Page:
Paris’ world-famed bookstore, Shakespeare & Co., went through some rough times in earlier days, but all’s well that ends well. The book-filled store at 37 Rue Bûcherie, a few steps from the Seine River, Ile de la Cité and Notre Dame Cathedral, is going strong, and represents a significant piece of Parisian and literary history.
The first Shakespeare & Co. store, in another Paris location, was opened in 1919 by Sylvia Beach, an American who wanted to sell English-language books, and for a time it flourished. French and American authors often gathered there for readings and a sense of community. Beach was one of the first to recognize the genius of James Joyce, and she bankrolled the publication of his controversial novel, Ulysses. It left her heavily in debt and later, during the Great Depression in the 1930s, she kept the store afloat only through donations from her wealthy friends. The “Friends of Shakespeare & Co.”, organized by André Gide, paid to attend readings, and the business recovered and did well. Then came World War Two. Paris fell to the German forces, and in 1941, Sylvia Beach closed her store. She wrote a book about her experiences, Shakespeare and Company, before dying in 1962. She was subsequently honored for her work and support of artists and authors.
Now the story shifts to a new era. George Whitman, born in 1913, led a highly adventurous life before he came to Paris and, in 1951, opened his own bookstore. A great admirer of Sylvia Beach, he changed the name of his store to Shakespeare & Co. in 1964. That’s how it happened that today, Sylvia Beach’s legacy continues, as book-lovers and tourists from around the world browse the store, leafing through the thousands of books that cram every shelf and spill onto tables outside.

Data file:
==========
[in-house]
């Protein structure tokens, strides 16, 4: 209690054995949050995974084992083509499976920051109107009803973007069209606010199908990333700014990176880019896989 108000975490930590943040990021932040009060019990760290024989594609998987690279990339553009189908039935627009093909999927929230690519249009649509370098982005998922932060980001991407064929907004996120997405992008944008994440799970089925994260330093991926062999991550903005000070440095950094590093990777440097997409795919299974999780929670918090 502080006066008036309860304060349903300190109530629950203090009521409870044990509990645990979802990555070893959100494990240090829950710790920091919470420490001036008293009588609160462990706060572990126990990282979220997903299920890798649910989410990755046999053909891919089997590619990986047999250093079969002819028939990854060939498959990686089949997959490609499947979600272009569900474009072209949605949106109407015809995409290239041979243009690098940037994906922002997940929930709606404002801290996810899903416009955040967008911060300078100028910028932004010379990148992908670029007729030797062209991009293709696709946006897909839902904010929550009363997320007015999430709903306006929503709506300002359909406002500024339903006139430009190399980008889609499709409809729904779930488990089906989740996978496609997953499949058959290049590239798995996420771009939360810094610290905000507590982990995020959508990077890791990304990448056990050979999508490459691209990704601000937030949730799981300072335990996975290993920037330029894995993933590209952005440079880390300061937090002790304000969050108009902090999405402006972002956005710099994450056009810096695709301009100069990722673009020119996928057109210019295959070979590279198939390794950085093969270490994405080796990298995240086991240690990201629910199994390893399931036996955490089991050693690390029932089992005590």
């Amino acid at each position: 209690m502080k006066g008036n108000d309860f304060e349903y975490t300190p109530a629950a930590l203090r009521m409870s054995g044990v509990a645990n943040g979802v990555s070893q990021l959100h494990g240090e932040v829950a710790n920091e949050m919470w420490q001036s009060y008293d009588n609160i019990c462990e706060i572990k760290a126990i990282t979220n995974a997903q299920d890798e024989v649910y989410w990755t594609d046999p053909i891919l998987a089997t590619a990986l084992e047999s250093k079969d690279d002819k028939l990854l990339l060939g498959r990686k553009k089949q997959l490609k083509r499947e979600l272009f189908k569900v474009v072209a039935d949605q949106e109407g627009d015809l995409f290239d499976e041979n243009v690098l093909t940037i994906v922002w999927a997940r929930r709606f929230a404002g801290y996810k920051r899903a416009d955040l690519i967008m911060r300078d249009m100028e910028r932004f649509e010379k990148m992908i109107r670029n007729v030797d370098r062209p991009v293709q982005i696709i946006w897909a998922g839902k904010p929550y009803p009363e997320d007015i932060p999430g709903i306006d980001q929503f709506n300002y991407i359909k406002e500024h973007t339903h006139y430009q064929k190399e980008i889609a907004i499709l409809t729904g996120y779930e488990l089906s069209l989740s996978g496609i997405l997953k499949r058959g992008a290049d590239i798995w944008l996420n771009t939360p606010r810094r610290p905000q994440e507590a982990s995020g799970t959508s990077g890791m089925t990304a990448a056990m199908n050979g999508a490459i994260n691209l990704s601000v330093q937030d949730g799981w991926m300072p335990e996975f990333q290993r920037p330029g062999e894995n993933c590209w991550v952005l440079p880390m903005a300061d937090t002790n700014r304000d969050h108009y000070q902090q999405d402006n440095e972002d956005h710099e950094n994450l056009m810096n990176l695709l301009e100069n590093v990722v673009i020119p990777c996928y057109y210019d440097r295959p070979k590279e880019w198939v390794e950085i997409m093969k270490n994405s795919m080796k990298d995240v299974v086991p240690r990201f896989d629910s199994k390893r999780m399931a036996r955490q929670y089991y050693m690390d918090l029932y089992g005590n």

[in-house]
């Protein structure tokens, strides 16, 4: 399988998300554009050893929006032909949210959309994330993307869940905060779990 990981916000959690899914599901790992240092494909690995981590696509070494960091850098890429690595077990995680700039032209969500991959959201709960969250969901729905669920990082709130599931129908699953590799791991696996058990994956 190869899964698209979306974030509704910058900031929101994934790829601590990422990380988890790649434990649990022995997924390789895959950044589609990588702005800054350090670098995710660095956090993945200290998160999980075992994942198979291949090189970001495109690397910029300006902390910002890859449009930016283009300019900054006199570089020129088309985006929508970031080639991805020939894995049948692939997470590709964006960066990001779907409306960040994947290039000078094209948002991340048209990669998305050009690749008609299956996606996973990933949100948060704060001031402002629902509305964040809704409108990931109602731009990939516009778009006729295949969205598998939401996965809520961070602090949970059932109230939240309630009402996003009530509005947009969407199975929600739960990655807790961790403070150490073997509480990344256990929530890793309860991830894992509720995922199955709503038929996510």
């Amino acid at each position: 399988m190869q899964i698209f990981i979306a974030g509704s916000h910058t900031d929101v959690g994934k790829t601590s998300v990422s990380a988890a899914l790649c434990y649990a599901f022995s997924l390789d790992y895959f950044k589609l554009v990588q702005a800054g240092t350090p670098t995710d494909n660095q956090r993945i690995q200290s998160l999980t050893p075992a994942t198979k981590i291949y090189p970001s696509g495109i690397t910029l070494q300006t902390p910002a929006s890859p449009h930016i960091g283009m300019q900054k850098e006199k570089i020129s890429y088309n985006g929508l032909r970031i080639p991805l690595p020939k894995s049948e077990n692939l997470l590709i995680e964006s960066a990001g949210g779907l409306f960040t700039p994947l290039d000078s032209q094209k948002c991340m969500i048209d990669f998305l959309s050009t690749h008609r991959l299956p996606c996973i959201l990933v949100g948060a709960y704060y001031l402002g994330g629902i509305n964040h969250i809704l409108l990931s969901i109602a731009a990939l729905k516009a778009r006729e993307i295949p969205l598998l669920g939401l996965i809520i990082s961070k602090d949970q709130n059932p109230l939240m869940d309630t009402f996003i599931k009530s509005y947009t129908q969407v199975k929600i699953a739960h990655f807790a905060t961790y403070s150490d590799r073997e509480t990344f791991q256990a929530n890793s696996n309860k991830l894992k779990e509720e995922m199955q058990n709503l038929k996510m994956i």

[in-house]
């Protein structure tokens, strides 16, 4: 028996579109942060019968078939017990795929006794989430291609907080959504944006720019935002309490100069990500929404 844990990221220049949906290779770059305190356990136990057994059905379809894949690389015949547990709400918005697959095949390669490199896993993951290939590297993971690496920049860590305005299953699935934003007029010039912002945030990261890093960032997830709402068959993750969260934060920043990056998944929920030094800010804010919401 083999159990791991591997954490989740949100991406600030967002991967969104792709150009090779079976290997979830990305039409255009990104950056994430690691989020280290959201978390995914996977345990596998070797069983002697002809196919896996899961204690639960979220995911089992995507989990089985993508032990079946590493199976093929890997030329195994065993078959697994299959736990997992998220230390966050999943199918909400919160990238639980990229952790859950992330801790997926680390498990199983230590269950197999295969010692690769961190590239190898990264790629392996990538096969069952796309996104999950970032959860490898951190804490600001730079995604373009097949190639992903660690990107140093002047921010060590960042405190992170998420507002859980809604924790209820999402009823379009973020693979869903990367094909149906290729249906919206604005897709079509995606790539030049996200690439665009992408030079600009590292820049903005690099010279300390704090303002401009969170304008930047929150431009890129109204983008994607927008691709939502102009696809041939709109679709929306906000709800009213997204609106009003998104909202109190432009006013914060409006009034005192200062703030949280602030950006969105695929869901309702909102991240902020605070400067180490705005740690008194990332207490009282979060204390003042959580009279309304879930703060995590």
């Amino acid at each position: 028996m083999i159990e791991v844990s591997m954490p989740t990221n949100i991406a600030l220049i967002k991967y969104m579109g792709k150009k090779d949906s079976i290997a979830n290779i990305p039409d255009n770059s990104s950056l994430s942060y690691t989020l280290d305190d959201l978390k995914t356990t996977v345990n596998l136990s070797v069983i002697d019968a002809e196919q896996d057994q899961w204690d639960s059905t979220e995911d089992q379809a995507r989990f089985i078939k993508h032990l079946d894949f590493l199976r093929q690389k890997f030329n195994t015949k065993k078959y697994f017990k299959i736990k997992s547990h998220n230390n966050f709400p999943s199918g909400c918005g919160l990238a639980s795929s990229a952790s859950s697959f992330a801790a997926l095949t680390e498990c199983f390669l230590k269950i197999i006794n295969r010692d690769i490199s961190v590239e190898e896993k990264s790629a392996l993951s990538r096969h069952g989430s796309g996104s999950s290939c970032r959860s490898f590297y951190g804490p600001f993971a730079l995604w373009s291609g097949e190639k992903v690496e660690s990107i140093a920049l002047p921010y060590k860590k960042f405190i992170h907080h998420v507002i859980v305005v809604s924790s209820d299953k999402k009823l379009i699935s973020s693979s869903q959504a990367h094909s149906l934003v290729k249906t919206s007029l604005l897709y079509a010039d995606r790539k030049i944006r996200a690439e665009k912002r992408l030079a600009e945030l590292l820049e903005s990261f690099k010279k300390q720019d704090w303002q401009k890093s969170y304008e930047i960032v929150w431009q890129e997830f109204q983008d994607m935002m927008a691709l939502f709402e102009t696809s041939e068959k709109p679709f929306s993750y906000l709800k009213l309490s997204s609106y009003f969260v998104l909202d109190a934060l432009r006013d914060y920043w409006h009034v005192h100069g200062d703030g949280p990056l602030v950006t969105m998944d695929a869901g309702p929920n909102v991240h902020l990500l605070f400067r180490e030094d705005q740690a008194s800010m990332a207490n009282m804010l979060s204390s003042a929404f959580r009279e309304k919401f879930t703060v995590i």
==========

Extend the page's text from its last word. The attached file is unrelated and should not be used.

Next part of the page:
See George Whitman’s daughter describe the beginnings of Shakespeare and Company
and her vision for the future of this Paris icon.
The place is more than just another bookstore. George Whitman called it “a socialist utopia masquerading as a bookstore,” as he welcomed travelers who came to Paris without a place to stay. They slept, and occasionally still do, in the building’s nooks and crannies (it was a monastery in the 16th century) and help out in various ways. Whitman’s daughter Sylvia (named for you know who) runs Shakespeare & Co. now, retaining and adding to her father’s offerings. There are poetry readings, writers’ meetings, Sunday teas, and a marvelous biennial literary festival. A new music and spoken word series, ” The Standing Room”, is now presented by musician and artist Piers Faccini. An emailed newsletter goes to anyone who requests it. The website, www.shakespeareandcompany.com, provides a wealth of information, including George Whitman’s own fascinating story.
The original Shakespeare & Co. began in a time of energy and excitement, the 1920s, when the leading lights in music, art and literature flocked to Paris. Picasso, Stravinsky, James Joyce, Ezra Pound, Gertrude Stein, Hemingway and dozens more were all there, and many came to Sylvia Beach’s shop for the readings and the friendships. Some came to sleep and some to borrow money.
I missed all that, and I missed the Beats in the 1960s, when Allen Ginsberg read Howl outside on the footpath and William Burroughs researched The Naked Lunch in the library upstairs. But the same warm welcome and atmosphere remain; Shakespeare & Co. is just as vital, full of interesting conversation in person and on the page, and that’s what I go for whenever I’m in Paris.
Written by Marilyn McFarlane for EuropeUpClose.com